Biden to pardon all prior federal offenses of simple marijuana possession
President Biden said Thursday he will pardon all prior federal offenses of simple marijuana possession and will call on governors to pardon simple state possession offenses.
Why it matters: It could amount to "thousands" of pardons, which would remove a burden that may have prevented some people from receiving employment, housing or educational opportunities, Biden said.
- Biden said he will also ask Secretary of Health and Human Services Xavier Becerra to begin a review of how marijuana is scheduled as a drug under federal law.
What they're saying: "As I’ve said before, no one should be in jail just for using or possessing marijuana," Biden said in a statement Thursday. "Today, I’m taking steps to end our failed approach."
- "Just as no one should be in a federal prison solely for possessing marijuana, no one should be in a local jail or state prison for that reason, either," Biden added.
- "We classify marijuana at the same level as heroin – and more serious than fentanyl. It makes no sense."
- "Sending people to jail for possessing marijuana has upended too many lives – for conduct that is legal in many states. That’s before you address the clear racial disparities around prosecution and conviction. Today, we begin to right these wrongs."
“The Justice Department will expeditiously administer the President’s proclamation, which pardons individuals who engaged in simple possession of marijuana, restoring political, civil, and other rights to those convicted of that offense," DOJ spokesperson Anthony Coley said in a statement.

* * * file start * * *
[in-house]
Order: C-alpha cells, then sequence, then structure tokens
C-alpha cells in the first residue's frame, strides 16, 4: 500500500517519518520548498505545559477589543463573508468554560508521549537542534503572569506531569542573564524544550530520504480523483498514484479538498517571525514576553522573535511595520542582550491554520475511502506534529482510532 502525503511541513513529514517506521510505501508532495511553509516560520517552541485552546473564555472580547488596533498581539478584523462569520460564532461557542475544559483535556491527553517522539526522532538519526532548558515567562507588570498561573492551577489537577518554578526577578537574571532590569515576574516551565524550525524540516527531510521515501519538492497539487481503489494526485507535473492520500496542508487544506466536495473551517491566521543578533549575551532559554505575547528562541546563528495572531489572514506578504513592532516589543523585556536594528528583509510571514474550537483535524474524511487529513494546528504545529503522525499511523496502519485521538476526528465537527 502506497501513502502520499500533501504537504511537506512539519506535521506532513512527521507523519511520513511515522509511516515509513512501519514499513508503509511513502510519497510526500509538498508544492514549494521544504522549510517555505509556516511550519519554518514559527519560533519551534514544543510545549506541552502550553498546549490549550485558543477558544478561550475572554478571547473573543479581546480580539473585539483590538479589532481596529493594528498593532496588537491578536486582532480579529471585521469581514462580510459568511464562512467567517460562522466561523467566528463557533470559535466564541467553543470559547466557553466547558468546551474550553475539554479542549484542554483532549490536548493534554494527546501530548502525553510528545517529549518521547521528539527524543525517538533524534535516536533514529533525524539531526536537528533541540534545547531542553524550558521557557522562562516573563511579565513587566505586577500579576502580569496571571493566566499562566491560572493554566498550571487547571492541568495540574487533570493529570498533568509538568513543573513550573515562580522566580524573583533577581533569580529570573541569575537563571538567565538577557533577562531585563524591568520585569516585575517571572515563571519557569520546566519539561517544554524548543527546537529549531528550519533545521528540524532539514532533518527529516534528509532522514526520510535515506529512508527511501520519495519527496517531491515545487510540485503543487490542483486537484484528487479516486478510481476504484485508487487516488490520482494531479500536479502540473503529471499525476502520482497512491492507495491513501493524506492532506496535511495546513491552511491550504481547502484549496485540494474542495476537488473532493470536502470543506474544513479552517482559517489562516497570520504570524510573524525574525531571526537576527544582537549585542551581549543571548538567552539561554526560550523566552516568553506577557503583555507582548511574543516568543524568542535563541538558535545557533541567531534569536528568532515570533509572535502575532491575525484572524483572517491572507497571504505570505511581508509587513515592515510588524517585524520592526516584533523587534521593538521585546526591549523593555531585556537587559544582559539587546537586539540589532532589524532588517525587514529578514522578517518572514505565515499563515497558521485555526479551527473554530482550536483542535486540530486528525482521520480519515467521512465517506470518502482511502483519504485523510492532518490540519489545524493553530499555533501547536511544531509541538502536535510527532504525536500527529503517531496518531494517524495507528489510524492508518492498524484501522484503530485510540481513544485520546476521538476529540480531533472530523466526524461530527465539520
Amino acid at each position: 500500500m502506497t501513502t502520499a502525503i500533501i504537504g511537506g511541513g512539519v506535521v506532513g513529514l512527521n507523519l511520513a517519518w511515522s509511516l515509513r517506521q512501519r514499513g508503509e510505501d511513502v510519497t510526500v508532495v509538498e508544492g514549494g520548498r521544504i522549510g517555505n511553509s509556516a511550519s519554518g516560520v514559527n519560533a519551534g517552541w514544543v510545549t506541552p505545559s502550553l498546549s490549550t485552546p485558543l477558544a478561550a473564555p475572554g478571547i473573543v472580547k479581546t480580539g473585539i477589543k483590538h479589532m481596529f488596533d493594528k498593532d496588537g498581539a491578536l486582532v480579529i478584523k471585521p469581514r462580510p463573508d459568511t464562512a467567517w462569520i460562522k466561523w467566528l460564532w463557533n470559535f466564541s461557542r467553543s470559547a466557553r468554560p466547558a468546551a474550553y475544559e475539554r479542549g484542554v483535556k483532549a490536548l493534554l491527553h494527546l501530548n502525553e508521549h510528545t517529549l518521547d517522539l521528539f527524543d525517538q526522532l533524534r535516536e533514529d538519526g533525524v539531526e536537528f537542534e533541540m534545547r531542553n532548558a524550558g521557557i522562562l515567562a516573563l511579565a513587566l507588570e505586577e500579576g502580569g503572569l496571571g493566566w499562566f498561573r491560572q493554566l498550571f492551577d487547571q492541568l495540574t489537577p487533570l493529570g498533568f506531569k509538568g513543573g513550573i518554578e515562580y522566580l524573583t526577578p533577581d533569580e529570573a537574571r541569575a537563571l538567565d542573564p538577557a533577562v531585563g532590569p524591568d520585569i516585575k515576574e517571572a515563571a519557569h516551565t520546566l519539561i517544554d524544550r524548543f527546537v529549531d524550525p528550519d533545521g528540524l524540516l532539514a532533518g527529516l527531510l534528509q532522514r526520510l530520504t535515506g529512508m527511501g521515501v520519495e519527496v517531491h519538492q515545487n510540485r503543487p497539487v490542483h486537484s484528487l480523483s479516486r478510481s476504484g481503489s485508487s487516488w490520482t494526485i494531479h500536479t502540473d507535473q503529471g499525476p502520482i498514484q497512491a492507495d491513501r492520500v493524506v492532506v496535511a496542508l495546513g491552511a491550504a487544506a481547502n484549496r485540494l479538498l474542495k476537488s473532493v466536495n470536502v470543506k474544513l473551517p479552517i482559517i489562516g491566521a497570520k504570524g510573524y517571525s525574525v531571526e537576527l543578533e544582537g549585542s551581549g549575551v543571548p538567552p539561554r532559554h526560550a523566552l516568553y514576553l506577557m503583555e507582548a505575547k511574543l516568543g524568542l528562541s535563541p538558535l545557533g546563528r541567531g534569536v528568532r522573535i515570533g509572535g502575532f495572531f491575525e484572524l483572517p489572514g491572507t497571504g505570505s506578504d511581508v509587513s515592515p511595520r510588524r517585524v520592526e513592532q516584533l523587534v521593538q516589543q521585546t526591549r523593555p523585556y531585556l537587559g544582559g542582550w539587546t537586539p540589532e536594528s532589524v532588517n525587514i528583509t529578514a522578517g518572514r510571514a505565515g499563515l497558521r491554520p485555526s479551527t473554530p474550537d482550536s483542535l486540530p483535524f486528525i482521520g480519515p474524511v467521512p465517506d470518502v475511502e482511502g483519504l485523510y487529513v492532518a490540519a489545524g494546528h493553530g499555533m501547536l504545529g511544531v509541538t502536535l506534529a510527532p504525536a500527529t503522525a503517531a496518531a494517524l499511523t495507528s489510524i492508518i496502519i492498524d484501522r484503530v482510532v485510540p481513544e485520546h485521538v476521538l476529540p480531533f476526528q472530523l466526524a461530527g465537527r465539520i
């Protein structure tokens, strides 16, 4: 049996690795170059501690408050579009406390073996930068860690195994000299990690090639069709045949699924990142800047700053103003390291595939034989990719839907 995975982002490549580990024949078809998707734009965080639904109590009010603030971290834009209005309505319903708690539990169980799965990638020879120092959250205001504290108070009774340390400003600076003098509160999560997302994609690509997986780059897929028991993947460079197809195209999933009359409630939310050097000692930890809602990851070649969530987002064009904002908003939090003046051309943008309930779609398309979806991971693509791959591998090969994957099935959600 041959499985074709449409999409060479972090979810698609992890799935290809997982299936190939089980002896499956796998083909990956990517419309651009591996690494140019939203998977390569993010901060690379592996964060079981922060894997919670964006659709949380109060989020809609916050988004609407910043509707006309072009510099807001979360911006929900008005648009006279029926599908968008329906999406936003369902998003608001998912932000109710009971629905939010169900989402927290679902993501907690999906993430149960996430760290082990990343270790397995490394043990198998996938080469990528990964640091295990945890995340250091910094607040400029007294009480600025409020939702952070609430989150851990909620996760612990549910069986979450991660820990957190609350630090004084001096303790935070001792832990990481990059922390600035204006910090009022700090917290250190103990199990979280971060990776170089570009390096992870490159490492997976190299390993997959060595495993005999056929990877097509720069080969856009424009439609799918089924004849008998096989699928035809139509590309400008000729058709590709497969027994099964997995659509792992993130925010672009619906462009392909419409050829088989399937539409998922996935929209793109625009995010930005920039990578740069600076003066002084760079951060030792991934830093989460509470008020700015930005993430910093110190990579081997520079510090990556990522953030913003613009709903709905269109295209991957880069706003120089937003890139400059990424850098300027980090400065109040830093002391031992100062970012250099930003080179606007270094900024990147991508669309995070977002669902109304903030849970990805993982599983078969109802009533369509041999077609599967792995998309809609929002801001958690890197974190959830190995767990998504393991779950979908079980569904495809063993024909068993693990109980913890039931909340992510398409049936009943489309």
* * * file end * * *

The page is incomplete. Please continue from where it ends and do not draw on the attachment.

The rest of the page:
- In coming days, the Office of the Pardon Attorney will begin implementing a process to provide impacted individuals with certificates of pardon.
- “Also, in accordance with the President’s directive, Justice Department officials will work with our colleagues at the Department of Health and Human Services as they launch a scientific review of how marijuana is scheduled under federal law.”
The big picture: At least 20 states and the District of Columbia have so far legalized marijuana for non-medical use.
- The House of Representatives passed a bill earlier this year that would decriminalize cannabis on the federal level and allow for the expungement of some marijuana convictions, though the bill has not moved forward in the Senate.
- Biden said he opposed the federal legalization of recreation marijuana in 2019 but said he did not believe people should be in jail over marijuana use and supported the federal legalization of medical marijuana.
Go deeper: Legalized marijuana market is now worth $64 billion, according to new report
Editor's note: This story has been updated with new details throughout.